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Hi! We’re ClickMechanic, not only are we satisfied customers of Rise, but we’ve taken the success tracking philosophy of the effective use of data and targets and applied it throughout our company with great results. We’re so excited about sharing our story so it can help other growing businesses that we asked Rise to let us share our story on their blog and they kindly agreed.

Firstly, a little background, we’re an online marketplace for car repair, servicing and inspections with a nationwide network of mechanics. We’ve used Rise’s leader board to promote engagement on social channels amongst our mechanics and found that it provided a 23% uplift in sharing from our mechanics.

More striking has been the impact that applying targets carefully has had throughout our company. We noticed recently that a quarter of bookings placed never get assigned to a mechanic – meaning more unsatisfied customers and less revenue for us. Recently we introduced a number of initiatives that reduced the number of customers without a mechanic by 60%. So, how did we do it?

Firstly, we gave people responsibility for a particular area of customer service each day. This focus allowed our team to reduce the amount of time they spent switching tasks, and therefore reduced wasted time. Alongside this, it gave a sense of ownership and responsibility over that area for the day. Secondly, we made the key metrics visible to the whole team. Such that the team can see the results of their efforts. The immediate feedback has seen our net promoter score increase from 80 to 85.

Finally, and perhaps most importantly, we introduced targets for assigning bookings to the team. Here, we followed the key principle of ‘Count Fruit Not Leaves. Initially these were individual targets, though we found this provided faulty incentives. Team members on other tasks for the day would try to squeeze in assigning bookings to inflate their numbers and ‘win’ and neglect other tasks. With this in mind, we switched to a team target to encourage co-operation between the team. Not only have we seen the KPIs increase, but also we’ve had feedback that the team like having something to aim for and find it motivating.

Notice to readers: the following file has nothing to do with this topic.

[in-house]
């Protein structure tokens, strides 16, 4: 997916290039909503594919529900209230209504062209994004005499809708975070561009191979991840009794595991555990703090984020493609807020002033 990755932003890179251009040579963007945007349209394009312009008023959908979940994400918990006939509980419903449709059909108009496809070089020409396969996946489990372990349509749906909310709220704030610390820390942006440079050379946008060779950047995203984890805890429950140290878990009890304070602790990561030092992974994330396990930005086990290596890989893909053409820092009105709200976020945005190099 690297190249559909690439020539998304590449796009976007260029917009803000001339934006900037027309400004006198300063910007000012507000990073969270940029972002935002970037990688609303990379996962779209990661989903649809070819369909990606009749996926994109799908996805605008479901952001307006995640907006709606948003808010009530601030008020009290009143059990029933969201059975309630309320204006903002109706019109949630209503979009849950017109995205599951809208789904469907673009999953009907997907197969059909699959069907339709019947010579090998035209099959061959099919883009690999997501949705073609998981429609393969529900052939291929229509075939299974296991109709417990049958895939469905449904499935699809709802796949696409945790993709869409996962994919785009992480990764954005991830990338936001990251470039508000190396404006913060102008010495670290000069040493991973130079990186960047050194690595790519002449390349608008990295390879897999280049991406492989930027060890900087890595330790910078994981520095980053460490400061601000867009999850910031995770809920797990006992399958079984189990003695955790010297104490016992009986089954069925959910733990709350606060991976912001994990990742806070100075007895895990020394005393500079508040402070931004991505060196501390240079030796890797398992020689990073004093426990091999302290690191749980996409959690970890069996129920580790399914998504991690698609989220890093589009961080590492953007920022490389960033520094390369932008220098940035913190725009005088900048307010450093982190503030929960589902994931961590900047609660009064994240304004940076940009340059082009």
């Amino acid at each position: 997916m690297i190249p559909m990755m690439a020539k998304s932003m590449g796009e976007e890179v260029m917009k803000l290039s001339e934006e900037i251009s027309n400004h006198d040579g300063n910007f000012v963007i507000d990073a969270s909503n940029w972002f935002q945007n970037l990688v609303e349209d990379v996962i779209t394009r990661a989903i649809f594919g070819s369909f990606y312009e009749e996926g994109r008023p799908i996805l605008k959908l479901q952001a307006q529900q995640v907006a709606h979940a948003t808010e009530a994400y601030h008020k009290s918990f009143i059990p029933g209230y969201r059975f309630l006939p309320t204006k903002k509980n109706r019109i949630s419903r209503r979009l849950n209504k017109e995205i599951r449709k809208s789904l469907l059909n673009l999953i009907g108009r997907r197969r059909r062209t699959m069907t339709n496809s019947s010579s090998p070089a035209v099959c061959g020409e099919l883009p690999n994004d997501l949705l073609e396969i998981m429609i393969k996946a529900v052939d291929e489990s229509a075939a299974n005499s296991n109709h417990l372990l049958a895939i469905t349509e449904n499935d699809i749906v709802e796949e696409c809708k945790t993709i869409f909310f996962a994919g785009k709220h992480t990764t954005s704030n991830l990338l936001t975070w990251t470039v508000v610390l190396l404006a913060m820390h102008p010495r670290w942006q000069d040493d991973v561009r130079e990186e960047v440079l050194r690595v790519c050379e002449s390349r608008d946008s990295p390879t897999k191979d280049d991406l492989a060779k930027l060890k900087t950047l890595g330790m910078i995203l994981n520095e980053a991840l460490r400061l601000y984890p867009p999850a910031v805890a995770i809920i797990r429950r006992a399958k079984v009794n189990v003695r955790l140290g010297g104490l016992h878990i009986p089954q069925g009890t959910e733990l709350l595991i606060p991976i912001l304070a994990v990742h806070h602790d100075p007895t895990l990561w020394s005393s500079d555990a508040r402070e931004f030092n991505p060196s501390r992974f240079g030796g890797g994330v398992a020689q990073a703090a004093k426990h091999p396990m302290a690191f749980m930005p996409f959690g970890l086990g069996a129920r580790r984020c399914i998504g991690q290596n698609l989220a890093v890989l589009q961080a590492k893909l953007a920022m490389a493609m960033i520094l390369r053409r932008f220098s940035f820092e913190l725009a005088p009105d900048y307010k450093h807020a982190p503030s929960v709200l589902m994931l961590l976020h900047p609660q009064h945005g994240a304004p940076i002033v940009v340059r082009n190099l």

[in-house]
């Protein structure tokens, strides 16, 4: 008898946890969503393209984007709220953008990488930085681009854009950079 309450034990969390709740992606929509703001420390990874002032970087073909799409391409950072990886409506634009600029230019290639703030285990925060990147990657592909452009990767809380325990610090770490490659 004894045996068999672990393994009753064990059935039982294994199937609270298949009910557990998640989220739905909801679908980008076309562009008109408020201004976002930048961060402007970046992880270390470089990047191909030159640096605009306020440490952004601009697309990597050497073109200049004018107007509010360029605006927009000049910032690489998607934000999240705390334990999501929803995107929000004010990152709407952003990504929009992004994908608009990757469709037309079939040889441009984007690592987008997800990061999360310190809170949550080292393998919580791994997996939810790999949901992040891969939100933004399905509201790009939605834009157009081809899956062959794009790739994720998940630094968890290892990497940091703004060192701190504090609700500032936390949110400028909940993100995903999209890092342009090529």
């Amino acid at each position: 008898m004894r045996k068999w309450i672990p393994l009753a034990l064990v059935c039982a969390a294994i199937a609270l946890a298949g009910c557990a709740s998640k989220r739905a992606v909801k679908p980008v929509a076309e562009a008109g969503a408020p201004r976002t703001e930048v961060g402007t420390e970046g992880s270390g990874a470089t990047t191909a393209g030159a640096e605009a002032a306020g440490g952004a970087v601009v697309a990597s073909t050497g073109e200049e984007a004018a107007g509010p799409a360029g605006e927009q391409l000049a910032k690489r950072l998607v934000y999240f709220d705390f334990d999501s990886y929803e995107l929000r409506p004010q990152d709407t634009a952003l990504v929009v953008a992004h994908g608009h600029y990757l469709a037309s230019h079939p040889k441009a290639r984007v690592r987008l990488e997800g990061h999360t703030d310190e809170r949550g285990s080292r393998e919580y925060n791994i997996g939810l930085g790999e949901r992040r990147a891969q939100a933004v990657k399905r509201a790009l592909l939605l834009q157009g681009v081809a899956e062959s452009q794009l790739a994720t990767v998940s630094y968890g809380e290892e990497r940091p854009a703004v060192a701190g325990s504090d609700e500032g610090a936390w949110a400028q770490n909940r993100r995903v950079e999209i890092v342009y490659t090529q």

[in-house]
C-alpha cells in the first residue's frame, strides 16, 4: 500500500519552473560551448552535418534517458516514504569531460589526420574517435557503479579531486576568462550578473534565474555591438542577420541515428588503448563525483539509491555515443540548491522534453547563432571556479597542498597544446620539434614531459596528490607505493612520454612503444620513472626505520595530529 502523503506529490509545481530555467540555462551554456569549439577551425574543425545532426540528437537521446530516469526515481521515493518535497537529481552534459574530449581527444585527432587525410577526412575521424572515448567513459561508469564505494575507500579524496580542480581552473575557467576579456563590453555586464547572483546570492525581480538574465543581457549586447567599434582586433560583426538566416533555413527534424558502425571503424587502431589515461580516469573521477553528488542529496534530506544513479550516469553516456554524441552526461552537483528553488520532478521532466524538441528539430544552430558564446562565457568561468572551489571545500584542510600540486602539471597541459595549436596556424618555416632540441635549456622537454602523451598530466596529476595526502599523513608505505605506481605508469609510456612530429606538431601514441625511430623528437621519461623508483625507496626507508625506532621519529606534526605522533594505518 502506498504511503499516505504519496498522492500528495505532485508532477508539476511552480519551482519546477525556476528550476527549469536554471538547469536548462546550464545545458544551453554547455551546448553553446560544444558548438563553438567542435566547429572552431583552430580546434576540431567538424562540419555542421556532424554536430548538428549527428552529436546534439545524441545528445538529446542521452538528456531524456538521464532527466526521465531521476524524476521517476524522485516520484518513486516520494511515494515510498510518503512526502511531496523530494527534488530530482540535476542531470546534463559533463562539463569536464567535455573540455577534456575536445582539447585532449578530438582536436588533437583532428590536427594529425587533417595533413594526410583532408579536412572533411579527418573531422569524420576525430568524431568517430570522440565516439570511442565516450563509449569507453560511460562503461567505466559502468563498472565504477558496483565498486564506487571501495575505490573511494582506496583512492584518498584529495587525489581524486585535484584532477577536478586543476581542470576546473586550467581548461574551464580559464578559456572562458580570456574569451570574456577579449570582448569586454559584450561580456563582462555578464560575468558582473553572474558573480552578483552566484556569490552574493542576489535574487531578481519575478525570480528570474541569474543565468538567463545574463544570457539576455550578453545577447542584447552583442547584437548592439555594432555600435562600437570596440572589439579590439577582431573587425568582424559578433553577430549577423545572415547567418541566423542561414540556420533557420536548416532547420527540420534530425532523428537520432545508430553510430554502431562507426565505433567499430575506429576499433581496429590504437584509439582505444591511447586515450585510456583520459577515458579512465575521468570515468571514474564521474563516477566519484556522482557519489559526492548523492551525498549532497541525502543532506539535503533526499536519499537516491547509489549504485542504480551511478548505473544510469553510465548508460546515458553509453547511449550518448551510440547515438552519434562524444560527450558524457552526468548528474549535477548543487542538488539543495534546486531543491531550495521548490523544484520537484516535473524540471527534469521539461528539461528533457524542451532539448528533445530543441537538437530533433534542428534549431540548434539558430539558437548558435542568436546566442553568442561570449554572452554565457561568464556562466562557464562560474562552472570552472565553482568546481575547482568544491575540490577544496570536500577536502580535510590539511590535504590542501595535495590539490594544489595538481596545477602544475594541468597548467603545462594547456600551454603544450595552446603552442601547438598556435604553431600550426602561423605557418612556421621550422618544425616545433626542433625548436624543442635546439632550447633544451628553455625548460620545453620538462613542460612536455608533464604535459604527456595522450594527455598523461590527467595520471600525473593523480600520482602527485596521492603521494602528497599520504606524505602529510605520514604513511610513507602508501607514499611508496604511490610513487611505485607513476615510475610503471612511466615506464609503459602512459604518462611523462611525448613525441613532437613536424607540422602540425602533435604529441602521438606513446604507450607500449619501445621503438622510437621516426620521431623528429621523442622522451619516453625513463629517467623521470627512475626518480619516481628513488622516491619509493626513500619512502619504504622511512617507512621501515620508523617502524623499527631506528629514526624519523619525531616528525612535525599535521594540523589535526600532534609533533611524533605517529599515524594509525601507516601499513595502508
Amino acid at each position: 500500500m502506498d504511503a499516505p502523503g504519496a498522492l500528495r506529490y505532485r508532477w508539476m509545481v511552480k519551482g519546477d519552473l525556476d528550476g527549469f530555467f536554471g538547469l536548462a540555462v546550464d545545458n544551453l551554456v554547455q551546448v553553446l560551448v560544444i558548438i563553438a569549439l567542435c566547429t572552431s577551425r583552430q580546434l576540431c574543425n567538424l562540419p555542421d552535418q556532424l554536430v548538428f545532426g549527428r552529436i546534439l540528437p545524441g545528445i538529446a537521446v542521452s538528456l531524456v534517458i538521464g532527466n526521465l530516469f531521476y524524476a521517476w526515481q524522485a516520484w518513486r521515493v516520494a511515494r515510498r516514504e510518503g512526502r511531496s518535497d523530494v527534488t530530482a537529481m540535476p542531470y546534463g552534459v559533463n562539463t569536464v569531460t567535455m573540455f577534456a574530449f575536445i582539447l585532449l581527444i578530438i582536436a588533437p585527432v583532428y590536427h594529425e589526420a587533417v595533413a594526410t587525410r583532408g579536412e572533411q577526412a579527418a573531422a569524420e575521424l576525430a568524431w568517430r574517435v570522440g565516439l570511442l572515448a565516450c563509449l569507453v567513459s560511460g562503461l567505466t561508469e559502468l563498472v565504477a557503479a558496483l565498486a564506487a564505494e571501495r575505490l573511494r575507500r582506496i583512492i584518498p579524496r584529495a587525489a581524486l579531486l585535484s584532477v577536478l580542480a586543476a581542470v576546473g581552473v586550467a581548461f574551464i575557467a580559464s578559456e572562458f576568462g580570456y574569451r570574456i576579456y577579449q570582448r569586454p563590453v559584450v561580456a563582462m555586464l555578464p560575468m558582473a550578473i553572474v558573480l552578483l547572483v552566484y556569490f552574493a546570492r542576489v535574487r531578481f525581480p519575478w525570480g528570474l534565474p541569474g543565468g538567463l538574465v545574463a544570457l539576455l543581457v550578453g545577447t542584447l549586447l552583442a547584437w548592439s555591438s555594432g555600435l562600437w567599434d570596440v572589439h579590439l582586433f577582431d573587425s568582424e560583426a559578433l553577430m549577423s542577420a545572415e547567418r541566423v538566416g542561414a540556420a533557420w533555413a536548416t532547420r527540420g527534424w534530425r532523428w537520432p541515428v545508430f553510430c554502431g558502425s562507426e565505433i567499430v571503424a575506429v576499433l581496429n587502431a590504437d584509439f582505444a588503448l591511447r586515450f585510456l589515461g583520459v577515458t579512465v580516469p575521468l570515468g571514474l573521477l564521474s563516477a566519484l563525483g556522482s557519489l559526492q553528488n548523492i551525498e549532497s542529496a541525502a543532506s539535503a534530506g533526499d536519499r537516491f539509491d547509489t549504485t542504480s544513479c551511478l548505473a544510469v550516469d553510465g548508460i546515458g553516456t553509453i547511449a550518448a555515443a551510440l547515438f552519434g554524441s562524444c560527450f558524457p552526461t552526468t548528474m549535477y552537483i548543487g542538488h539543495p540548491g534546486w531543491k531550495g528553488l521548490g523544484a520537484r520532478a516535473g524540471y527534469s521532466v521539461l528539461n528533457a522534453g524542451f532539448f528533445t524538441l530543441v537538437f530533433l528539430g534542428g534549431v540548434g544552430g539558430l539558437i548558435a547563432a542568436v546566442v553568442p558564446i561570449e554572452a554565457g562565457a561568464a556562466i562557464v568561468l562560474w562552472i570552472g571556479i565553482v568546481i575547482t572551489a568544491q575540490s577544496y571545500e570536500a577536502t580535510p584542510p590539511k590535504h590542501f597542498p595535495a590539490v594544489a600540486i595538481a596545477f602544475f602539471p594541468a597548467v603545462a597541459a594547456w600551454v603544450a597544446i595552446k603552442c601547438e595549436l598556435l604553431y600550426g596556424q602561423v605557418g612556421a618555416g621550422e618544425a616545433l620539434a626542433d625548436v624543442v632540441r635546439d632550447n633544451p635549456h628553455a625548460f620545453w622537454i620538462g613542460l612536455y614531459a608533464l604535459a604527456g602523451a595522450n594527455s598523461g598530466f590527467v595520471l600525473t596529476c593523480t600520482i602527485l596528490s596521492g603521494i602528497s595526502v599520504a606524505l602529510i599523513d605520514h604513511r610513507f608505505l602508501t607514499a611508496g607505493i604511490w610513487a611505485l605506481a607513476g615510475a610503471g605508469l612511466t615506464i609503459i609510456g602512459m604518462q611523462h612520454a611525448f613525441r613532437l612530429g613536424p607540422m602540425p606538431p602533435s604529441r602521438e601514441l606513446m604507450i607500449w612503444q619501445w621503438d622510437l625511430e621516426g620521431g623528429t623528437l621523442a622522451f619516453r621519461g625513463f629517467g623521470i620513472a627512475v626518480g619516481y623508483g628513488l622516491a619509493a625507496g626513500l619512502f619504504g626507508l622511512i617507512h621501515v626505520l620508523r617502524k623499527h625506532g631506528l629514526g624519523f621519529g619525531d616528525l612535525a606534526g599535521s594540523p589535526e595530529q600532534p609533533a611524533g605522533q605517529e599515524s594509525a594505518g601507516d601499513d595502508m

We’ve also applied personal metrics to our development team. We work on a fortnightly sprint and plan our engineer’s time using ‘points’ to represent blocks of time. By doing so, we are better able to plan our development work and coordinate the rollout of new product features. Alongside this, it creates accountability within the development team – if tasks aren’t completed then the reasons why can be discussed transparently. Tracking this data allows for improving our estimation of how long projects take and can help us to identify if there are certain aspects of our process that consistently cause projects to run over.